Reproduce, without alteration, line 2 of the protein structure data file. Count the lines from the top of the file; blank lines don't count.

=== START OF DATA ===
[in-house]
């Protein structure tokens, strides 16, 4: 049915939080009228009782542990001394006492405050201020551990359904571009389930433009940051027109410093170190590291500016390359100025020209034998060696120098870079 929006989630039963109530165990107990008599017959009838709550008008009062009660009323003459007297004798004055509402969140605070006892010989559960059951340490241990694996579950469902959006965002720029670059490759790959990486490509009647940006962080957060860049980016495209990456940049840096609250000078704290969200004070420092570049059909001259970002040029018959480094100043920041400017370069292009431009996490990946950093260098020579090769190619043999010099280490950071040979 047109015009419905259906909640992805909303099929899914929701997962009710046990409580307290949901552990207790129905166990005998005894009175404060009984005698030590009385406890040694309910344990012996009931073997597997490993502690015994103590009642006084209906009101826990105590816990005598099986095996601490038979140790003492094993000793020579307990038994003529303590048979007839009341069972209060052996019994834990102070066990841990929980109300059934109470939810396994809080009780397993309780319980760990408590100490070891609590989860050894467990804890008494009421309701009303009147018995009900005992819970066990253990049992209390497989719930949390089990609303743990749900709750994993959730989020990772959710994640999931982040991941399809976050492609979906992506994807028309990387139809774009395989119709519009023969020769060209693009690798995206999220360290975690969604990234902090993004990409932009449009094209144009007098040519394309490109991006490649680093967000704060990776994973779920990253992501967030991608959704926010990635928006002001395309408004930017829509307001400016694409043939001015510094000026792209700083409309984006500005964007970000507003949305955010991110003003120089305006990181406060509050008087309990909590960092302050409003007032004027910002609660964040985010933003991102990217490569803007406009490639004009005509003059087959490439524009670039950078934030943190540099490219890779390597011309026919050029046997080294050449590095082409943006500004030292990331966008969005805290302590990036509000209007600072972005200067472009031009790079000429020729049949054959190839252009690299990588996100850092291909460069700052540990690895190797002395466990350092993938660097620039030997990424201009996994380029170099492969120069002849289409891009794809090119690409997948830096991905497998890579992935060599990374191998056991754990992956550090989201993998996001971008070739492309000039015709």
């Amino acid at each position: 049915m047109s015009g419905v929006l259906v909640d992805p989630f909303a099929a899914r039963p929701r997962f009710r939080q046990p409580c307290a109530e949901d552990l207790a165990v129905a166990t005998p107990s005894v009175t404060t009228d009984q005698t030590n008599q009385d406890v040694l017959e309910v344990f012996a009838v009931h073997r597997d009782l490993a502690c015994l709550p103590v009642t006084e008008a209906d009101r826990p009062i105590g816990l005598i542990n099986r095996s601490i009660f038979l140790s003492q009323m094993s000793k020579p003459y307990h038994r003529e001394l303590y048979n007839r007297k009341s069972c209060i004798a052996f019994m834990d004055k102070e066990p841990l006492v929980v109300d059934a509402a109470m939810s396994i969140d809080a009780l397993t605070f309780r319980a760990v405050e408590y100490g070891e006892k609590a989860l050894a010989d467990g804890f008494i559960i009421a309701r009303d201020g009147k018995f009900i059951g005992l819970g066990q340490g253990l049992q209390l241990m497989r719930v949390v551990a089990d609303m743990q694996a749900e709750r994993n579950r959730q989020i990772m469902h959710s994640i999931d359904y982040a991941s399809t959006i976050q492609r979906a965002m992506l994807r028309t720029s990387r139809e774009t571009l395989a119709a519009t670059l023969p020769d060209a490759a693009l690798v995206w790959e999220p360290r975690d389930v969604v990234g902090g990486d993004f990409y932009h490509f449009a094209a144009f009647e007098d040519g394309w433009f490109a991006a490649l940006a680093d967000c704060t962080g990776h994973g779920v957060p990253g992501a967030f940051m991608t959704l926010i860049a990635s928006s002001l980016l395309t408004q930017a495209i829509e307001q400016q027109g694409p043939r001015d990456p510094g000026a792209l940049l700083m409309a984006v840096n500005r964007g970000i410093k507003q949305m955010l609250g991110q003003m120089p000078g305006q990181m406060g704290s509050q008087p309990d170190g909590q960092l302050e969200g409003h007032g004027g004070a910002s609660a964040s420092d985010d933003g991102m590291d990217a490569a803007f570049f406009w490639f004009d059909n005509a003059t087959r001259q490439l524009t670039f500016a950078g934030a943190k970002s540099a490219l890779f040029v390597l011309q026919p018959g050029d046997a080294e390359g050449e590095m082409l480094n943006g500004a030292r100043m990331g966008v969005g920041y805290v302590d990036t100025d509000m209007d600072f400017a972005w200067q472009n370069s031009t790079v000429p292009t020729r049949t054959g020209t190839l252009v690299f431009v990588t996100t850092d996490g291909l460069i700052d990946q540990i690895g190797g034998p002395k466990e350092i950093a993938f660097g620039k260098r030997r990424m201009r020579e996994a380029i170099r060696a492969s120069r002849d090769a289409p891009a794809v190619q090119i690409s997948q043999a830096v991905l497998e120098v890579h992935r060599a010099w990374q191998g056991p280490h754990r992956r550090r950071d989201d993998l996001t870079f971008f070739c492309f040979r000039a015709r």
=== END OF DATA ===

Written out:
């Protein structure tokens, strides 16, 4: 049915939080009228009782542990001394006492405050201020551990359904571009389930433009940051027109410093170190590291500016390359100025020209034998060696120098870079 929006989630039963109530165990107990008599017959009838709550008008009062009660009323003459007297004798004055509402969140605070006892010989559960059951340490241990694996579950469902959006965002720029670059490759790959990486490509009647940006962080957060860049980016495209990456940049840096609250000078704290969200004070420092570049059909001259970002040029018959480094100043920041400017370069292009431009996490990946950093260098020579090769190619043999010099280490950071040979 047109015009419905259906909640992805909303099929899914929701997962009710046990409580307290949901552990207790129905166990005998005894009175404060009984005698030590009385406890040694309910344990012996009931073997597997490993502690015994103590009642006084209906009101826990105590816990005598099986095996601490038979140790003492094993000793020579307990038994003529303590048979007839009341069972209060052996019994834990102070066990841990929980109300059934109470939810396994809080009780397993309780319980760990408590100490070891609590989860050894467990804890008494009421309701009303009147018995009900005992819970066990253990049992209390497989719930949390089990609303743990749900709750994993959730989020990772959710994640999931982040991941399809976050492609979906992506994807028309990387139809774009395989119709519009023969020769060209693009690798995206999220360290975690969604990234902090993004990409932009449009094209144009007098040519394309490109991006490649680093967000704060990776994973779920990253992501967030991608959704926010990635928006002001395309408004930017829509307001400016694409043939001015510094000026792209700083409309984006500005964007970000507003949305955010991110003003120089305006990181406060509050008087309990909590960092302050409003007032004027910002609660964040985010933003991102990217490569803007406009490639004009005509003059087959490439524009670039950078934030943190540099490219890779390597011309026919050029046997080294050449590095082409943006500004030292990331966008969005805290302590990036509000209007600072972005200067472009031009790079000429020729049949054959190839252009690299990588996100850092291909460069700052540990690895190797002395466990350092993938660097620039030997990424201009996994380029170099492969120069002849289409891009794809090119690409997948830096991905497998890579992935060599990374191998056991754990992956550090989201993998996001971008070739492309000039015709």